Chrome Debugger Extension API provides a higher level API where command domain, name and body are provided explicitly in the sendCommand call. This API hides request ids and handles binding of the request with its response, hence allowing sendCommand to report result in the callback function call. One can also use this API in combination with the other Extension APIs.

If you are developing a Web-based IDE, you should implement an extension that exposes debugging capabilities to your page and your IDE will be able to open pages with the target application, set breakpoints there, evaluate expressions in console, live edit JavaScript and CSS, display live DOM, network interaction and any other aspect that Developer Tools is instrumenting today.

Opening embedded Developer Tools will terminate the remote connection and thus detach the extension.

Frequently Asked Questions

How is the protocol defined?

The canonical protocol definitions live in the Chromium source tree: (browser_protocol.json and js_protocol.json). They are maintained manually by the DevTools engineering team. These files are mirrored (hourly) on GitHub in the devtools-protocol repo.

The declarative protocol definitions are used across tools. Within Chromium, a binding layer is created for the Chrome DevTools to interact with, and separately the protocol is used for Chrome Headless’s C++ interface.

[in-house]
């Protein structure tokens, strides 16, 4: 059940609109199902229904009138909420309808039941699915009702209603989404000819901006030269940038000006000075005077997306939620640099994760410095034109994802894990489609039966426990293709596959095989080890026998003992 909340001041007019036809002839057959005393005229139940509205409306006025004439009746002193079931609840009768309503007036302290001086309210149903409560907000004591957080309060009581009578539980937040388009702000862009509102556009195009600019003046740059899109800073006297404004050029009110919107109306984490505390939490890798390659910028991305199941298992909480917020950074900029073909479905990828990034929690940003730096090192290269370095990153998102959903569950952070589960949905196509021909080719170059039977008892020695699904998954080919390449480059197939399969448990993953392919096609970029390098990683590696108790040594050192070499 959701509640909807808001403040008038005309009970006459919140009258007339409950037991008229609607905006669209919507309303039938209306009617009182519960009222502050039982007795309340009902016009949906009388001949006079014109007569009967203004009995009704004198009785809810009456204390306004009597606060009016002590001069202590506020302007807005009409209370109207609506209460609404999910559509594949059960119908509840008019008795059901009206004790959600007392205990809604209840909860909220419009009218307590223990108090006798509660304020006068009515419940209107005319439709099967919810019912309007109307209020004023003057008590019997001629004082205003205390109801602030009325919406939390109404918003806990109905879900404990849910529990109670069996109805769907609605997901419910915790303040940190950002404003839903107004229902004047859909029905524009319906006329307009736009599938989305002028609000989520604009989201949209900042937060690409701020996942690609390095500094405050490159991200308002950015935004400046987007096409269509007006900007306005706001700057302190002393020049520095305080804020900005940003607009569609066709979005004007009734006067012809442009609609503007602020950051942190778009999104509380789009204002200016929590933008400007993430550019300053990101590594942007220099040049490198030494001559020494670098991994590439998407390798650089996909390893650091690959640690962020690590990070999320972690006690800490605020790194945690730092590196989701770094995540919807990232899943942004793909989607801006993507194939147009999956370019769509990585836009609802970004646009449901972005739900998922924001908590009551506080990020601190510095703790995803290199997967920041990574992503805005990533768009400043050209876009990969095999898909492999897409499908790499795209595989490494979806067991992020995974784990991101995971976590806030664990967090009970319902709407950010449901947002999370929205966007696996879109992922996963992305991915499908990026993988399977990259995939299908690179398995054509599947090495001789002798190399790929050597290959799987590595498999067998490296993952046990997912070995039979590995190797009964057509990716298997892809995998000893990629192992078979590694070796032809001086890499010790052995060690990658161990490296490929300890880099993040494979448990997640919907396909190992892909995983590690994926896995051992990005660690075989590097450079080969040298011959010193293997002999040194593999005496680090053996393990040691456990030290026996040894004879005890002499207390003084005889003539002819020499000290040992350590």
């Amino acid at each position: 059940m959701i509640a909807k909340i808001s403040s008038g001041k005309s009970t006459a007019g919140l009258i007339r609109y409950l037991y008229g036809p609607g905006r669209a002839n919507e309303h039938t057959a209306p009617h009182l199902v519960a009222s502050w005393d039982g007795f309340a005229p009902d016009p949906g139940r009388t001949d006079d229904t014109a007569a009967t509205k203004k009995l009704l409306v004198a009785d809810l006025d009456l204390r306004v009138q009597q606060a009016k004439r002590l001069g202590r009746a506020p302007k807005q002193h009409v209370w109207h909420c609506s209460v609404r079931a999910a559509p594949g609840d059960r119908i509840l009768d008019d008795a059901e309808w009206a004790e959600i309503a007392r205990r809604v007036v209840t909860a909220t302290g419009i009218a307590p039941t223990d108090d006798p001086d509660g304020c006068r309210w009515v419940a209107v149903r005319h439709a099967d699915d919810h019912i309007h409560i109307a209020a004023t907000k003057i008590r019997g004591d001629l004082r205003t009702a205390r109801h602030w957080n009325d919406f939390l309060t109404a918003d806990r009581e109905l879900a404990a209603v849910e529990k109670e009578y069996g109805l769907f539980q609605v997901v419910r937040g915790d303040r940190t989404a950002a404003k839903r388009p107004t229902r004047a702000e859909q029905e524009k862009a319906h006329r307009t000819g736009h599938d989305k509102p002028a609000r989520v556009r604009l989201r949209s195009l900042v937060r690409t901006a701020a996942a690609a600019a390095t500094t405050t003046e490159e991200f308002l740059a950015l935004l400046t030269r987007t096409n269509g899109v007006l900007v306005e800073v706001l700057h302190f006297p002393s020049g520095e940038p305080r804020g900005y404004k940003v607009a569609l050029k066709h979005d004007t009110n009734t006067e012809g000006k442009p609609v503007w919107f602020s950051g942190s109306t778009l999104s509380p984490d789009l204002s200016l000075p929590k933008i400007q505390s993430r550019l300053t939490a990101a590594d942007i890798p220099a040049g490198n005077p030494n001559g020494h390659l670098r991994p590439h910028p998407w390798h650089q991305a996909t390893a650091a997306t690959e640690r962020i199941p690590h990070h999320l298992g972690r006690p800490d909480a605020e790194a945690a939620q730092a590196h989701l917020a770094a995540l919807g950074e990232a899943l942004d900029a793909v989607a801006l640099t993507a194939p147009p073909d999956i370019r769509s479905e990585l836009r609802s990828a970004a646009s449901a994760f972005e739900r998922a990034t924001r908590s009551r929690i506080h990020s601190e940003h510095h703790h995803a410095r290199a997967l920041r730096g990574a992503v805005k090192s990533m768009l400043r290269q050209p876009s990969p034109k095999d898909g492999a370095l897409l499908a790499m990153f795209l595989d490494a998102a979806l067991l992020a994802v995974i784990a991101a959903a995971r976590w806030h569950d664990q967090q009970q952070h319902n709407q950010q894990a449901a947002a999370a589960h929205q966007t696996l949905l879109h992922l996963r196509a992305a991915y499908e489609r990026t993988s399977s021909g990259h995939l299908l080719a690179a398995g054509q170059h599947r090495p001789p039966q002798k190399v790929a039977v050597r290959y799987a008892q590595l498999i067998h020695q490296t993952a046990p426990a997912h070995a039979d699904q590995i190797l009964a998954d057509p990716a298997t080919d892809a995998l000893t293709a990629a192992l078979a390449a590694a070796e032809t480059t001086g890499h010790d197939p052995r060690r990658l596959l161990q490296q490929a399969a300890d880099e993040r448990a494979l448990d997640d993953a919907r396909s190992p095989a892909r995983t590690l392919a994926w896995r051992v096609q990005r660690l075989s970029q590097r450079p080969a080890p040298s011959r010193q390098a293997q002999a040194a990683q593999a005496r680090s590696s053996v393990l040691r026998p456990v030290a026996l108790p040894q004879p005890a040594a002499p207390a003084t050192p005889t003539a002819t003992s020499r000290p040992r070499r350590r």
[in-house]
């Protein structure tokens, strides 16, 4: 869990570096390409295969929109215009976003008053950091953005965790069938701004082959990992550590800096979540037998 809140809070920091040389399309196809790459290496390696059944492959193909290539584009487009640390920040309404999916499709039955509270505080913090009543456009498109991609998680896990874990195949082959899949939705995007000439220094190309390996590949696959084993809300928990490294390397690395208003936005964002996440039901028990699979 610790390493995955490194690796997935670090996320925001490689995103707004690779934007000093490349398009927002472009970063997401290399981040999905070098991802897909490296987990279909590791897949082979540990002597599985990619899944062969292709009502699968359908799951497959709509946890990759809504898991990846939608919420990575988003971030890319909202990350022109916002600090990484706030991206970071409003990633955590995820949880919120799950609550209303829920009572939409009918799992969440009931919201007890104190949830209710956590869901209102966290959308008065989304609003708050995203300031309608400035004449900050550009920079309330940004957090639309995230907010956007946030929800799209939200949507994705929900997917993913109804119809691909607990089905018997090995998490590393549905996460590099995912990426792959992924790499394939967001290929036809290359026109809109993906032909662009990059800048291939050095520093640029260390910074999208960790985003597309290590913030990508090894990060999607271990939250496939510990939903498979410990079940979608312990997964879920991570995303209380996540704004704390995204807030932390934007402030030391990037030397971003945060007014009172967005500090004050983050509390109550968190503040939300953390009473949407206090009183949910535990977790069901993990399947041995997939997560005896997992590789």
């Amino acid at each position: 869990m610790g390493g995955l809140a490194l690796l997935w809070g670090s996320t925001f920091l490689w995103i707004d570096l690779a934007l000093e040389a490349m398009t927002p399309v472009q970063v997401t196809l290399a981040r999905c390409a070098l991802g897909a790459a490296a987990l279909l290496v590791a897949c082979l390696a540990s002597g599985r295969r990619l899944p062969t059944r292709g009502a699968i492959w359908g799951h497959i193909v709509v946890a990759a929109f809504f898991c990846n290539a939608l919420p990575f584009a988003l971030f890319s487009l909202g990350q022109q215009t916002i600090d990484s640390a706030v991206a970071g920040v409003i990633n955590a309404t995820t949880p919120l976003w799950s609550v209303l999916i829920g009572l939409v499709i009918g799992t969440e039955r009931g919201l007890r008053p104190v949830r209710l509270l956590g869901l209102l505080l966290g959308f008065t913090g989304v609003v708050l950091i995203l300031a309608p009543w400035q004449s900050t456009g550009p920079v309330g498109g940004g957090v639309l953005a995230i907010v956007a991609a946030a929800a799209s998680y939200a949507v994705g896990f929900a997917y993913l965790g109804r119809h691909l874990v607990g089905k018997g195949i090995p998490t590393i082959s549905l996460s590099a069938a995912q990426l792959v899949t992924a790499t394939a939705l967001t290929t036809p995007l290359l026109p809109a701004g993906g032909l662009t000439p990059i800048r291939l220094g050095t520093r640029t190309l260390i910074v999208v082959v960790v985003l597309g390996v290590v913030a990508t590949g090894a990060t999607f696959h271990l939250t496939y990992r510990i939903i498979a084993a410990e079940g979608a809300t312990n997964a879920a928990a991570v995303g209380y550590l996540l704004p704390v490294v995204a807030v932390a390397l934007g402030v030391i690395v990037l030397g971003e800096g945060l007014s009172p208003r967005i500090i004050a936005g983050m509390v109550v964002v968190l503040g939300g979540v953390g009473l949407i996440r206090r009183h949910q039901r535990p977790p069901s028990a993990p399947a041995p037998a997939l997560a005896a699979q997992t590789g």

What’s the protocol_externs file?

It’s created via and useful for tools using closure compiler. The TypeScript story is here.

Are the HTTP endpoints documented?

Not yet. See bugger-daemon’s third-party docs. See also the endpoints implementation in Chromium. /json/protocol was added in Chrome 60.

How do I access the browser target?

The endpoint is exposed as webSocketDebuggerUrl in /json/version. Note the browser in the URL, rather than page. If Chrome was launched with --remote-debugging-port=0 and chose an open port, the browser endpoint is written to both stderr and the DevToolsActivePort file in browser profile folder.

Does the protocol support multiple simultaneous clients?

Chrome 63 introduced support for multiple clients. See this article for details.

Upon disconnnection, the outgoing client will receive a detached event. For example: {"method":"Inspector.detached","params":{"reason":"replaced_with_devtools"}}. View the enum of possible reasons. (For reference: the original patch). After disconnection, some apps have chosen to pause their state and offer a reconnect button.